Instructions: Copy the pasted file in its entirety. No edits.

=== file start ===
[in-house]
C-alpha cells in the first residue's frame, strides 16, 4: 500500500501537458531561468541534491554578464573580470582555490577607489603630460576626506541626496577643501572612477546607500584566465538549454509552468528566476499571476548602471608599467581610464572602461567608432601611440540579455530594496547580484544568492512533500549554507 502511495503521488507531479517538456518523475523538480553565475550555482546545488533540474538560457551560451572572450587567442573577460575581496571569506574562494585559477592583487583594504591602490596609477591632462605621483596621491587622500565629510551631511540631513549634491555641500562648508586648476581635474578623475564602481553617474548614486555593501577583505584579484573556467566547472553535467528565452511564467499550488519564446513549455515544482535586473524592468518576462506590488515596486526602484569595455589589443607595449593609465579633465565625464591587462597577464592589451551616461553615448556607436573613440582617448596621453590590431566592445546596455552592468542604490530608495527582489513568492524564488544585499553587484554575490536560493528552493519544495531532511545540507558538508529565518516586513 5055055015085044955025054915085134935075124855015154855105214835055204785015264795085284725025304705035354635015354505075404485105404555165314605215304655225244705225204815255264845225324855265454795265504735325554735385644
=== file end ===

[in-house]
C-alpha cells in the first residue's frame, strides 16, 4: 500500500501537458531561468541534491554578464573580470582555490577607489603630460576626506541626496577643501572612477546607500584566465538549454509552468528566476499571476548602471608599467581610464572602461567608432601611440540579455530594496547580484544568492512533500549554507 502511495503521488507531479517538456518523475523538480553565475550555482546545488533540474538560457551560451572572450587567442573577460575581496571569506574562494585559477592583487583594504591602490596609477591632462605621483596621491587622500565629510551631511540631513549634491555641500562648508586648476581635474578623475564602481553617474548614486555593501577583505584579484573556467566547472553535467528565452511564467499550488519564446513549455515544482535586473524592468518576462506590488515596486526602484569595455589589443607595449593609465579633465565625464591587462597577464592589451551616461553615448556607436573613440582617448596621453590590431566592445546596455552592468542604490530608495527582489513568492524564488544585499553587484554575490536560493528552493519544495531532511545540507558538508529565518516586513 5055055015085044955025054915085134935075124855015154855105214835055204785015264795085284725025304705035354635015354505075404485105404555165314605215304655225244705225204815255264845225324855265454795265504735325554735385644